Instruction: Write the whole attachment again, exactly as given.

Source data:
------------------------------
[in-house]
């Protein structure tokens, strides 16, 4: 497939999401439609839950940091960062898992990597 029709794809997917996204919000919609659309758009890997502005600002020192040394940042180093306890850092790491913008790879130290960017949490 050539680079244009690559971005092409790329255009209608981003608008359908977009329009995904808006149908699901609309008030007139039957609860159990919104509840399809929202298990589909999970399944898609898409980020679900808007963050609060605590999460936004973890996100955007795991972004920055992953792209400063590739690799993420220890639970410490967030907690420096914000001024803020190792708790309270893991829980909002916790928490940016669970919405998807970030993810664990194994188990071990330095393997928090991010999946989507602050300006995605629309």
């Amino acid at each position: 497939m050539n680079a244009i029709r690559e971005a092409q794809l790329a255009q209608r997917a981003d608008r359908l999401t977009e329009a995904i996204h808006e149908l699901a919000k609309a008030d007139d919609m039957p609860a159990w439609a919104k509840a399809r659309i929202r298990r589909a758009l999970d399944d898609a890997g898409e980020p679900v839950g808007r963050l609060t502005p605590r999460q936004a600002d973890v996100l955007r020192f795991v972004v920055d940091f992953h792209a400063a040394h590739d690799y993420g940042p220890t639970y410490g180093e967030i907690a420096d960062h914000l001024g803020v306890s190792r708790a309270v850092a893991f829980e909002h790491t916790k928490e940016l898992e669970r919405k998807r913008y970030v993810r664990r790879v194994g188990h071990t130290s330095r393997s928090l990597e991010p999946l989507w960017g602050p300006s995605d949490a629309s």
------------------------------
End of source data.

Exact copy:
[in-house]
């Protein structure tokens, strides 16, 4: 497939999401439609839950940091960062898992990597 029709794809997917996204919000919609659309758009890997502005600002020192040394940042180093306890850092790491913008790879130290960017949490 050539680079244009690559971005092409790329255009209608981003608008359908977009329009995904808006149908699901609309008030007139039957609860159990919104509840399809929202298990589909999970399944898609898409980020679900808007963050609060605590999460936004973890996100955007795991972004920055992953792209400063590739690799993420220890639970410490967030907690420096914000001024803020190792708790309270893991829980909002916790928490940016669970919405998807970030993810664990194994188990071990330095393997928090991010999946989507602050300006995605629309």
């Amino acid at each position: 497939m050539n680079a244009i029709r690559e971005a092409q794809l790329a255009q209608r997917a981003d608008r359908l999401t977009e329009a995904i996204h808006e149908l699901a919000k609309a008030d007139d919609m039957p609860a159990w439609a919104k509840a399809r659309i929202r298990r589909a758009l999970d399944d898609a890997g898409e980020p679900v839950g808007r963050l609060t502005p605590r999460q936004a600002d973890v996100l955007r020192f795991v972004v920055d940091f992953h792209a400063a040394h590739d690799y993420g940042p220890t639970y410490g180093e967030i907690a420096d960062h914000l001024g803020v306890s190792r708790a309270v850092a893991f829980e909002h790491t916790k928490e940016l898992e669970r919405k998807r913008y970030v993810r664990r790879v194994g188990h071990t130290s330095r393997s928090l990597e991010p999946l989507w960017g602050p300006s995605d949490a629309s």